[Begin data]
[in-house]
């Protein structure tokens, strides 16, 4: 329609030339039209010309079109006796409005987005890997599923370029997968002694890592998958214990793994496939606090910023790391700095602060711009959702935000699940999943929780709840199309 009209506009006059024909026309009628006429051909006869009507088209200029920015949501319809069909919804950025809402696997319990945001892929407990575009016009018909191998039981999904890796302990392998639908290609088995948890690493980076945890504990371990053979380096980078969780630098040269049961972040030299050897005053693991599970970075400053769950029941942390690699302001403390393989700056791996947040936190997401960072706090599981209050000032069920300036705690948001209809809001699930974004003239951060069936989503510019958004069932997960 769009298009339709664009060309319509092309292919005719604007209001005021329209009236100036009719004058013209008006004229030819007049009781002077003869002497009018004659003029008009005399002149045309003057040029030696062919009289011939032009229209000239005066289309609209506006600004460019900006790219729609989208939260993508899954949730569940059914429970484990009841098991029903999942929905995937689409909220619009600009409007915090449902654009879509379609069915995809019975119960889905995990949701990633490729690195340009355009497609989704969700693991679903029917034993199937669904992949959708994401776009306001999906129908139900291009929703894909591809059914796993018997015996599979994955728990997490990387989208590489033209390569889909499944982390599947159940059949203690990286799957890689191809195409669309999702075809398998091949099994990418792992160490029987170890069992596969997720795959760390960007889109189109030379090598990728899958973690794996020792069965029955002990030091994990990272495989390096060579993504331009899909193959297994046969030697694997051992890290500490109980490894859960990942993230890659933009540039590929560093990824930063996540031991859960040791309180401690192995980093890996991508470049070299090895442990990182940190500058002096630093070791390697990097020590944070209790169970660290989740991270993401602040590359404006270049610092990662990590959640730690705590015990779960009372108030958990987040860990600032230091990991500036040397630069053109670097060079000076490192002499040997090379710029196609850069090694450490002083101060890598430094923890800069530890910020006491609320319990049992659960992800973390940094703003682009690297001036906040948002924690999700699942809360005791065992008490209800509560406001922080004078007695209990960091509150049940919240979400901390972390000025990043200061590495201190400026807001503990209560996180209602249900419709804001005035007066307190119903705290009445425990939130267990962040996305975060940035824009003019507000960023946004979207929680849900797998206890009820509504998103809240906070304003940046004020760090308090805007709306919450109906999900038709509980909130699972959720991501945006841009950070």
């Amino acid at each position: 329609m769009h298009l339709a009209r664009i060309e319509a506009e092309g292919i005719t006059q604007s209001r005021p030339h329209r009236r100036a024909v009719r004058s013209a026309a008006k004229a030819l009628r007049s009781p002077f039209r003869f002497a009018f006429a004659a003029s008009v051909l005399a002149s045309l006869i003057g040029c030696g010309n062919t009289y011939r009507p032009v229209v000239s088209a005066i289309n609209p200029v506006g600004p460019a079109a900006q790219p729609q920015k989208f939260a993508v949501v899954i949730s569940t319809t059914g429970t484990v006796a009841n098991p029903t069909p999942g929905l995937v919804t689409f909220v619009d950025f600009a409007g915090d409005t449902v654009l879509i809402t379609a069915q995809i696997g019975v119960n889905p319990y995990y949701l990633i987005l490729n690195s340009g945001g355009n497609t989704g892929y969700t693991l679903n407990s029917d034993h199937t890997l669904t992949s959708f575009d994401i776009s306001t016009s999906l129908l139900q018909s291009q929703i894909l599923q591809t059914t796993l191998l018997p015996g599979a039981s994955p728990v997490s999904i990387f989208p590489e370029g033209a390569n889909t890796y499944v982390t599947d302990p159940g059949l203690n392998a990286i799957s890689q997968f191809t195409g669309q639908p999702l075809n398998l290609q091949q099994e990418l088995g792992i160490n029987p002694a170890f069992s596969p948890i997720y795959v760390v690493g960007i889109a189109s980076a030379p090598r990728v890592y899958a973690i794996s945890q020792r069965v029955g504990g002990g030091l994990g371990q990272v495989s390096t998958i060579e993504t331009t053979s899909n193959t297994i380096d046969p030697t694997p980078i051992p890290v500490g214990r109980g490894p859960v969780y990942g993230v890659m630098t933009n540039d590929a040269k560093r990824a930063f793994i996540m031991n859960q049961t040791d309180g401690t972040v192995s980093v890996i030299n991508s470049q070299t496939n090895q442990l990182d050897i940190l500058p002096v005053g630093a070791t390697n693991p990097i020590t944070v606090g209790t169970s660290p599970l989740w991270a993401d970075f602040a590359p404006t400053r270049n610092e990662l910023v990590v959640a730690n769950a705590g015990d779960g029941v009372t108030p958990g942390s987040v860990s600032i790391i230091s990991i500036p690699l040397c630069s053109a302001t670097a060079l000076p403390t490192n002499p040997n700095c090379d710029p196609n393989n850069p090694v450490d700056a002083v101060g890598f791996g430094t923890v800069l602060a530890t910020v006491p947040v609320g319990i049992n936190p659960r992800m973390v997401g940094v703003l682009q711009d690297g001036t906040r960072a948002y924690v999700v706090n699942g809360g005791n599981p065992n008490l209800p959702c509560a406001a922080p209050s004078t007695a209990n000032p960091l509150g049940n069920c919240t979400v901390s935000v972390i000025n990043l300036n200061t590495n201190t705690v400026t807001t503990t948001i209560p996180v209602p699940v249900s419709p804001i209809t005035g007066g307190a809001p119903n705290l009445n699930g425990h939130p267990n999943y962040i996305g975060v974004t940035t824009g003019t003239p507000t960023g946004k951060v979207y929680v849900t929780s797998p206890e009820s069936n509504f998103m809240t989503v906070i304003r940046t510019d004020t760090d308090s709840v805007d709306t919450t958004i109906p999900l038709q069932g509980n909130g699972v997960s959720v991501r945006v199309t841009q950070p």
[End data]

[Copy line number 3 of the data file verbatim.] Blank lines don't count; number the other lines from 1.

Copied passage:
């Amino acid at each position: 329609m769009h298009l339709a009209r664009i060309e319509a506009e092309g292919i005719t006059q604007s209001r005021p030339h329209r009236r100036a024909v009719r004058s013209a026309a008006k004229a030819l009628r007049s009781p002077f039209r003869f002497a009018f006429a004659a003029s008009v051909l005399a002149s045309l006869i003057g040029c030696g010309n062919t009289y011939r009507p032009v229209v000239s088209a005066i289309n609209p200029v506006g600004p460019a079109a900006q790219p729609q920015k989208f939260a993508v949501v899954i949730s569940t319809t059914g429970t484990v006796a009841n098991p029903t069909p999942g929905l995937v919804t689409f909220v619009d950025f600009a409007g915090d409005t449902v654009l879509i809402t379609a069915q995809i696997g019975v119960n889905p319990y995990y949701l990633i987005l490729n690195s340009g945001g355009n497609t989704g892929y969700t693991l679903n407990s029917d034993h199937t890997l669904t992949s959708f575009d994401i776009s306001t016009s999906l129908l139900q018909s291009q929703i894909l599923q591809t059914t796993l191998l018997p015996g599979a039981s994955p728990v997490s999904i990387f989208p590489e370029g033209a390569n889909t890796y499944v982390t599947d302990p159940g059949l203690n392998a990286i799957s890689q997968f191809t195409g669309q639908p999702l075809n398998l290609q091949q099994e990418l088995g792992i160490n029987p002694a170890f069992s596969p948890i997720y795959v760390v690493g960007i889109a189109s980076a030379p090598r990728v890592y899958a973690i794996s945890q020792r069965v029955g504990g002990g030091l994990g371990q990272v495989s390096t998958i060579e993504t331009t053979s899909n193959t297994i380096d046969p030697t694997p980078i051992p890290v500490g214990r109980g490894p859960v969780y990942g993230v890659m630098t933009n540039d590929a040269k560093r990824a930063f793994i996540m031991n859960q049961t040791d309180g401690t972040v192995s980093v890996i030299n991508s470049q070299t496939n090895q442990l990182d050897i940190l500058p002096v005053g630093a070791t390697n693991p990097i020590t944070v606090g209790t169970s660290p599970l989740w991270a993401d970075f602040a590359p404006t400053r270049n610092e990662l910023v990590v959640a730690n769950a705590g015990d779960g029941v009372t108030p958990g942390s987040v860990s600032i790391i230091s990991i500036p690699l040397c630069s053109a302001t670097a060079l000076p403390t490192n002499p040997n700095c090379d710029p196609n393989n850069p090694v450490d700056a002083v101060g890598f791996g430094t923890v800069l602060a530890t910020v006491p947040v609320g319990i049992n936190p659960r992800m973390v997401g940094v703003l682009q711009d690297g001036t906040r960072a948002y924690v999700v706090n699942g809360g005791n599981p065992n008490l209800p959702c509560a406001a922080p209050s004078t007695a209990n000032p960091l509150g049940n069920c919240t979400v901390s935000v972390i000025n990043l300036n200061t590495n201190t705690v400026t807001t503990t948001i209560p996180v209602p699940v249900s419709p804001i209809t005035g007066g307190a809001p119903n705290l009445n699930g425990h939130p267990n999943y962040i996305g975060v974004t940035t824009g003019t003239p507000t960023g946004k951060v979207y929680v849900t929780s797998p206890e009820s069936n509504f998103m809240t989503v906070i304003r940046t510019d004020t760090d308090s709840v805007d709306t919450t958004i109906p999900l038709q069932g509980n909130g699972v997960s959720v991501r945006v199309t841009q950070p």